Fighting words

"Fighting words" Continued...

Issue: "On the road again," May 9, 2009

Ruse says he doesn't see an end in sight-just an evolution as the emphasis shifts from population control to reproductive rights. And it's difficult to reverse the trend toward dwindling population, he said: "Once you breed greed into the hearts of man, how do you get it out? . . . That is a spiritual question."

Mark Mostert, director of the Institute for the Study of Disability and Bioethics, said he could see population issues changing to advocate assisted suicide and euthanasia. He points out that the practices are gaining some credence in developed countries-"becoming very accepted as a standard practice of dealing with people we don't want around"-and that the practice is being urged on some developing countries, where birth rates are higher and resources are scant.

However the debate changes, the international pro-life movement is watching. "We have far fewer paid employees. We have far less in the way of resources, but we have the truth about the demographic decline of country after country. We have the truth about the sanctity of human life in the world," said Mosher. "We're outspent and we certainly don't have the institutional support from international organizations or governments that the other side has; yet I think we have the support of the majority of the world's peoples in our effort to protect and defend human life." The question is how to harness that support on the international level.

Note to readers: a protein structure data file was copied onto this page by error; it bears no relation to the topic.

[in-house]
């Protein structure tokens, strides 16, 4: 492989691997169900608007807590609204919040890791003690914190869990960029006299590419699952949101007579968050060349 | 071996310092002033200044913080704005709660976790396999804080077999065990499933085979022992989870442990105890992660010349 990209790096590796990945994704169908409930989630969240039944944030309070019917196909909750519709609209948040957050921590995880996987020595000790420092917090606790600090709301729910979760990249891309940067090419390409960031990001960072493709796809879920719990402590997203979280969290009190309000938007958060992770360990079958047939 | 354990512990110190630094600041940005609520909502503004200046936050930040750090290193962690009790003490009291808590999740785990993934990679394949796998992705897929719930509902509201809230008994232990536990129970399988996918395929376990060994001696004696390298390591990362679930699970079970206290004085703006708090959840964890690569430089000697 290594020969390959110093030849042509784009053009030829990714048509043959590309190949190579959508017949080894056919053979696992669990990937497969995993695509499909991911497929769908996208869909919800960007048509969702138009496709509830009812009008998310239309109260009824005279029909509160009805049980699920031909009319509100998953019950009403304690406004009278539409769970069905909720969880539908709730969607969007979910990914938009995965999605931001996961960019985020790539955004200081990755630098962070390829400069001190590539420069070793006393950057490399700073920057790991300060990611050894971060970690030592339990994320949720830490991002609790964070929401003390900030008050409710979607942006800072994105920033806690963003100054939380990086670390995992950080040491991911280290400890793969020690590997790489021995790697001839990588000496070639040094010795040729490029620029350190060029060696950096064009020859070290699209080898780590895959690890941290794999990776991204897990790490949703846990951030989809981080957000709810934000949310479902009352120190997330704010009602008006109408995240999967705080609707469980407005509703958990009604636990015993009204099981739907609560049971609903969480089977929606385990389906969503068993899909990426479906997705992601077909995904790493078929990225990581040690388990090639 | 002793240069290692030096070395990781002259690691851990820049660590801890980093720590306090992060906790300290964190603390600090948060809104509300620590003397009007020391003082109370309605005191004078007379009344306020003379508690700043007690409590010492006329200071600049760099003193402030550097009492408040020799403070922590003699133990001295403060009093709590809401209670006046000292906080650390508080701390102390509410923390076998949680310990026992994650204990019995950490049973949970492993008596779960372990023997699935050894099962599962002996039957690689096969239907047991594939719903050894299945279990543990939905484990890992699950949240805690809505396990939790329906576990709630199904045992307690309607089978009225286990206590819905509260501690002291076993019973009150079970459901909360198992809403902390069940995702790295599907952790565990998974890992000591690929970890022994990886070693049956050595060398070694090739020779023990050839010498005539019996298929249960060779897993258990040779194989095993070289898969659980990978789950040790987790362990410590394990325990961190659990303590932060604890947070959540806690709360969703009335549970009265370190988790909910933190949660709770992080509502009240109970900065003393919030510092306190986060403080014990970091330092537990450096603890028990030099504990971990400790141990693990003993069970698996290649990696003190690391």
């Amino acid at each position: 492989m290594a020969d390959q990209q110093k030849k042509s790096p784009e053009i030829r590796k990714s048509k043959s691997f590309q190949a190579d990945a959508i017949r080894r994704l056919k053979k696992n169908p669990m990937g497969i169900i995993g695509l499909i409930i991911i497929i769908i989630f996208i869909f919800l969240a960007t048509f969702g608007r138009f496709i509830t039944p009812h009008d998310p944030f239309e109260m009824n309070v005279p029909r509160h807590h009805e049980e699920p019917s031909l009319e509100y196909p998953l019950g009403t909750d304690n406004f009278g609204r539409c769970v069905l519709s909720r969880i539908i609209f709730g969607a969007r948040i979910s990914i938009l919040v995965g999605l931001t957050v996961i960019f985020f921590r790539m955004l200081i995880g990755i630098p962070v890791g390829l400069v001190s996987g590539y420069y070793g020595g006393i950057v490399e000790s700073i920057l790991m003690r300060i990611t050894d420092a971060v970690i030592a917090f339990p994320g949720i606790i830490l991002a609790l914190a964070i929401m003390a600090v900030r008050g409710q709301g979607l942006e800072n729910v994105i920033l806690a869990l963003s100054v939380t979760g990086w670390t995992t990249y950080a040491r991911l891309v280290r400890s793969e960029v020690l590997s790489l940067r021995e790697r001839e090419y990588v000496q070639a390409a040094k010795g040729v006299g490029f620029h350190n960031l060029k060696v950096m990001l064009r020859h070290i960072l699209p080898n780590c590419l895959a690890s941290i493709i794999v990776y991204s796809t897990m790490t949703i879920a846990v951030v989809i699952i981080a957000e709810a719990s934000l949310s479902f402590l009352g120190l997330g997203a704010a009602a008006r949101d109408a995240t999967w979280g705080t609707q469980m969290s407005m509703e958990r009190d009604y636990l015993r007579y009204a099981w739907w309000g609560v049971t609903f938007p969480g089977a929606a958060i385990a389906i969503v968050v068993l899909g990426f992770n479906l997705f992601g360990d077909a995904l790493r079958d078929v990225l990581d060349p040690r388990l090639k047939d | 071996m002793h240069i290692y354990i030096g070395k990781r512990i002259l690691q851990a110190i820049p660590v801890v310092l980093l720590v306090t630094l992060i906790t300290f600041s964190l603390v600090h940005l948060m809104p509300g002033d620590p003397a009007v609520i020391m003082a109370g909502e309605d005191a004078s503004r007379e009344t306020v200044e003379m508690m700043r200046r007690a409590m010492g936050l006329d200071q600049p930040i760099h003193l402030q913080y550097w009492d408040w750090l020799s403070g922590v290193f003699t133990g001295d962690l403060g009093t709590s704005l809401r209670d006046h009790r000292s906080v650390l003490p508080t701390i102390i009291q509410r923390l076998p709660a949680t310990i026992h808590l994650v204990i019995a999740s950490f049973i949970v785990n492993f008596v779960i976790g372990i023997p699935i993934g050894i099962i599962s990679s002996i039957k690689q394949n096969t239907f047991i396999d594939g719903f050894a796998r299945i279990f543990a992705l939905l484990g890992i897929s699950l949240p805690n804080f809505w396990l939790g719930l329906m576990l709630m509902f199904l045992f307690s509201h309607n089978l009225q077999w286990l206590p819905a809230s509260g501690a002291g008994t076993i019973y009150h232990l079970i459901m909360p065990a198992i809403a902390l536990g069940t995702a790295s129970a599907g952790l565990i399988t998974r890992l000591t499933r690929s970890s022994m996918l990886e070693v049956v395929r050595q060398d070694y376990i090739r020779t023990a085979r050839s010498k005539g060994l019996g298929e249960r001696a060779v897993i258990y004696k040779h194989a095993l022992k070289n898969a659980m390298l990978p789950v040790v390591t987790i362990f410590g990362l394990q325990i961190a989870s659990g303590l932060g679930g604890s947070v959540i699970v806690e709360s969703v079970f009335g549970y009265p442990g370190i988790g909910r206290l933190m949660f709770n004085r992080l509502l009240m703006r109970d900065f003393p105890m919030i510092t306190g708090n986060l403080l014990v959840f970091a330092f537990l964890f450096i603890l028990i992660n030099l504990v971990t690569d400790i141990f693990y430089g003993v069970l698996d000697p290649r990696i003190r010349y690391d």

Ruse remembers a conference in 2000, where pro-lifers numbered 300 to the pro-abortion force's thousands. The pro-life contingent wore red pins that said "Motherhood"-with one group of monks pinning them on their habits-and became a conspicuous presence as they watched the debate. On the last night negotiations got long and bitter, stretching to the early morning. Ruse told an ally from Sudan that it might get bloody, but that 20 Christians would be there praying for him. "This man was an absolute tiger that night," said Ruse. "He was pounding on his desk, he was waving his flag to get attention." Finally, the Clinton administration's chief negotiator gave up-another small victory for the pro-life side. Ruse said, "I turned around and I counted the number of people from our side who were still in the room and the number of people from the other side who were still in the room. And we had 26 people left and they had 4."

Sometimes the tenacity of a tiny island nation or a tiny contingent can outweigh thousands.

1994: UN International Conference on Population and Development (ICPD) is held in Cairo, Egypt.

1999: UN holds follow-up special session in New York to evaluate progress in "implementing Programme of Action" from Cairo.

March 2009: UN Commission on Population and Development meets in New York. Language suggesting a universal right to a "safe abortion" is not included in official statement.

September 2009: ICPD 15th anniversary global forum in Berlin.


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